Three months into 2013, Chicago has endured over 60 murders. Chicago citizens have voiced their anger over the city’s violence with campaigns, and President Barack Obama visited the city’s South Side to speak to civilians about gun control.
A Chicago theater group is taking a different approach to speak out about the violence that is plaguing the city. A non-for profit creative theater group, Collaboraction, developed the play, Crime Scene: An Anthology. The play is developed as a response to the killings throughout the city.
“Going into production, we started asking all the questions that we as citizens need to ask,” said Crime Scene’s director Anthony Moseley.
Moseley along with other members of Collaboraction has created a cast that is passionate about tackling the complex Chicago violence.
“We got some people who are living their lives looking to be part of the solution,” explained Moseley. Casting for the play was based on the actors’ willingness to be “open hearted warriors of peace.” The cast consists of teachers, activists, artists, and community leaders. Moseley made sure that the cast studied up on Chicago’s history, with it being a huge emphasis in the play.
The cast was put through eight weeks of workshop and rehearsing after Moseley decided on whom he wanted to play which roles.
Actor Michael Johnson, 23, feels as if the play is speaking directly to Chicago. Johnson, who grew up in Englewood, believes that the play is timely to what is going on in the city.
“Chicagoans are willing and ready to have this conversation and we need to have this adult conversation without sugar coating it,” he said.
The style of the play is brash and direct with profanity, as well as depictions of violence. The play takes three real life notorious Chicago crimes and creates a portrayal of them. The play follows the story of Orlando Patterson, a 12-year-old who was killed in a case of mistaken identity; it also brings the story of slain aspiring Chicago rapper, Lil Jojo, who was murdered in early September of last year. Police investigated whether the murder had ties to a notable gang dispute with the Black Disciples street gang. Fellow Chicago rapper, Keith Cozart, known as Chief Keef in the hip hop community, had allegedly sent offensive tweets from his Twitter account mocking the death of JoJo. Cozart has denied these charges.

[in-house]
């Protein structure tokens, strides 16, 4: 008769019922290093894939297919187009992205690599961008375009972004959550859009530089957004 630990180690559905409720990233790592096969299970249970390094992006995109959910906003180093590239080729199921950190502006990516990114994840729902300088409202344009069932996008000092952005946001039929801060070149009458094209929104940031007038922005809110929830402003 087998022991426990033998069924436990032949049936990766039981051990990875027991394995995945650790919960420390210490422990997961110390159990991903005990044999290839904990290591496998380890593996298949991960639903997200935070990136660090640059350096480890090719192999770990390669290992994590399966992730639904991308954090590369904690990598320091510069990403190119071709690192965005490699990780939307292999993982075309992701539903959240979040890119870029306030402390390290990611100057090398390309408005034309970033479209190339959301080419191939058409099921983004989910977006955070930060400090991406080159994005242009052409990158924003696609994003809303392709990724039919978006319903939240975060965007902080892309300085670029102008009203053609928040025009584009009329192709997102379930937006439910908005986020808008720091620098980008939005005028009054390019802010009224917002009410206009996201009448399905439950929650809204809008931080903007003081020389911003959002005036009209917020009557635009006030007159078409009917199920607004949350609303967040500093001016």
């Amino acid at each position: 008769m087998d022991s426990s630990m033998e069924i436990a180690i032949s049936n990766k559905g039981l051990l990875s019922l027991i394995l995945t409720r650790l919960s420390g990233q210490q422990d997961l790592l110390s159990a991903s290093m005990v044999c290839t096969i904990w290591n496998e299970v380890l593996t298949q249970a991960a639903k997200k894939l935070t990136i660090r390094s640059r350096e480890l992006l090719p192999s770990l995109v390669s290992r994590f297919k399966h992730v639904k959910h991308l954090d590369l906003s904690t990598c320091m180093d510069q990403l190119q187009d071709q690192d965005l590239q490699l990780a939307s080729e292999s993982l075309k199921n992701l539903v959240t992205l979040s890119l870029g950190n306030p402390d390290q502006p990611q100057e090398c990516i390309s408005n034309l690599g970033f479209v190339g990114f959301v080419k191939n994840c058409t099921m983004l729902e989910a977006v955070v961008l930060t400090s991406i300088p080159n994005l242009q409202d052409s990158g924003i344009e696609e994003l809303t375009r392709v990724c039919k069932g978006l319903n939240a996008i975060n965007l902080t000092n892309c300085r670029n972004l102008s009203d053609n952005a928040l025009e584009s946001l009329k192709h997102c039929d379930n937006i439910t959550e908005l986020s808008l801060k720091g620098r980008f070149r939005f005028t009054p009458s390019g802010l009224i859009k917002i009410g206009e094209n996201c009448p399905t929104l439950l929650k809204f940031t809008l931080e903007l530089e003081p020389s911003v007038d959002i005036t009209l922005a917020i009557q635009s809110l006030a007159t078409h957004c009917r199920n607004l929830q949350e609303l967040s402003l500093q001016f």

The play ends on the story of Natasha Mcshane, who was brutally beaten on her way to her Bucktown home by an assailant with a baseball bat. After two years, McShane is still confined to a wheelchair and cannot speak.
The play relies on just the acting and the visuals of videos of historic violence that has taken place within the city. There is an outline of a map of the city on the floor and a dark ambiance that captures the mood of the play with lights brightening up towards the end of the final scenes. “Let Hope Rise”, an original song performed by cast member Victoria Blade, became the central theme, as the play spends many moments cycling through the complexities of crime and the redemption of it’s characters.
Crime Scene addresses elements like racism, peer pressure, gangs, and poverty that contribute to the violence in the city.
Actress Medina Perine, believes that Crime Scene can reveal some insight into the city and its youth.
“Some people don’t even care anymore. It’s just like, ‘that’s how it is’. But to hear people say, ‘I’m going to donate’ or ‘I’m going to bring my friend to see this,’ that’s awareness that’s getting closer to revealing a solution,” Perine said.
Moseley chose to have a discussion about violence in the city after every show. Audience members get a chance to voice how they feel about the issue and also get a sense of what may be increasing the violence.
Since the play opened on February 14, Crime Scene has been getting an abundance of press. The show, which was originally slated to end on March 10, has been extended to April 7.
The show is taking place at the Flat Iron Arts Building, located at 1579 N. Milwaukee Ave.
Moseley wants to collaborate with Chicago’s Park District to bring Crime Scene to the parks and extend it to schools and cultural centers. Moseley is hoping that his audiences continue to spread the word of the play and push solutions of violence to the citizens of Chicago.
“We should use our power with our vote but we don’t have to rely on that. I believe in the Chicago people,” he said.